A "concrete timetable" is needed for extending the HS2 high-speed rail network to Edinburgh and Glasgow, the Scottish government has urged.
It has called on the UK Department for Transport to spell out when high-speed rail would reach Scotland.
Details of the next phase of the £32bn HS2 have been unveiled, along two branches to Manchester and Leeds.
The chancellor has called HS2 "an engine for growth" but phase one plans have already faced opposition.
Phase one will provide a link from London to Birmingham, with construction on the Y-shaped extension estimated to be completed by 2032-33.
Critics argue that HS2's predicted economic benefits have been overestimated by the government, and suggest swathes of picturesque countryside will be blighted by the railway.
There is some support for HS2 in Scotland - if it connects to Edinburgh and Glasgow.
The Department for Transport said that HS2 phase two would virtually halve journey times between Birmingham and Manchester - to 41 minutes - and between London and Manchester from two hours and eight minutes to one hour and eight minutes.
UK Transport Secretary Patrick McLoughlin said: "It's not just about journey times, it is also about capacity.
"We are finding the railways are overcrowded. We've seen massive growth in rail passenger numbers, so this is taking HS2 so it serves the north."
The Scottish government is drawing up its own plans for a high speed line between Edinburgh and Glasgow, which could be completed by 2024.
Scottish Transport Minister Keith Brown said he had also received "assurances" that Scotland was very much a part of the UK government's plans for HS2.
He added: "The full benefits of this project can only be realised if Scotland is involved and it looks like Westminster has finally taken note.
"In particular, I was pleased to note that the Department for Transport's command paper recognises that Edinburgh and Glasgow currently have some of the most heavily used sections of the rail network in the UK and that bringing high speed rail here would help to ease congestion on the network, enhance the effectiveness of the railways and improve the passenger experience, as well as benefitting both the north and south and increasing modal shift from air to rail thereby helping improve the environment."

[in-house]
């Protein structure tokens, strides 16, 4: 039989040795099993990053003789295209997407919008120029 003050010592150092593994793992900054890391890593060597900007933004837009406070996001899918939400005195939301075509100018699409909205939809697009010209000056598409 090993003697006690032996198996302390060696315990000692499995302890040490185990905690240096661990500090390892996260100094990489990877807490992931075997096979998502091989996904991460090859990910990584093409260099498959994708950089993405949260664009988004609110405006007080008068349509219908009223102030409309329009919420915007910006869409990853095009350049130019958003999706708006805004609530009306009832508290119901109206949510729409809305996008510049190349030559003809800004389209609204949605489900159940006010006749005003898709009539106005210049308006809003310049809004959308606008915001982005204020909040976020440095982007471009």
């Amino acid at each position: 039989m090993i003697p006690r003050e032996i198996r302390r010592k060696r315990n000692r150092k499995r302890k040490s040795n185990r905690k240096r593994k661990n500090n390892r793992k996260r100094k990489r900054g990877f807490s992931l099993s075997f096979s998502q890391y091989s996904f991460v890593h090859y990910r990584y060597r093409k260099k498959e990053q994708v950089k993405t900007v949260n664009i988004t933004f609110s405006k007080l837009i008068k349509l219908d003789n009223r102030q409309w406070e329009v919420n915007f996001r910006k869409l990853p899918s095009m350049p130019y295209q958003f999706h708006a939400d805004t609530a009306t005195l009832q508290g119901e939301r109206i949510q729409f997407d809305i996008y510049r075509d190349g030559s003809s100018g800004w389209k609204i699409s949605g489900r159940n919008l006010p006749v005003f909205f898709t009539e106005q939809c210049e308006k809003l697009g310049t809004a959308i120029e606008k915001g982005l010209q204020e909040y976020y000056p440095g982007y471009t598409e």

Shadow Scottish Secretary Margaret Curran said the phase two route ''doesn't offer enough'' for Scotland.
She said: "Both the UK and Scottish governments now need to get to grips with this to make sure a plan is in place to take high speed rail all the way to Scotland."
Edinburgh City Council called for an early announcement on the next phase "north of the Border", while Glasgow City Council said it was essential construction "begins at both ends of the country and meets in the middle".
Liz Cameron, chief executive of Scottish Chambers of Commerce, warned: "By 2033, Manchester to London journey times could be reduced by 47%, whereas Glasgow-London times would only fall by around 12%, meaning that the benefits of high speed rail in the absence of a true UK network disproportionately favour English cities."
More than 70 groups oppose HS2. StopHS2 argues the project is "fundamentally flawed", saying the majority of journeys will be to London so England's North and Midlands would lose out rather than benefit, and that projections did not take into account competition from conventional rail.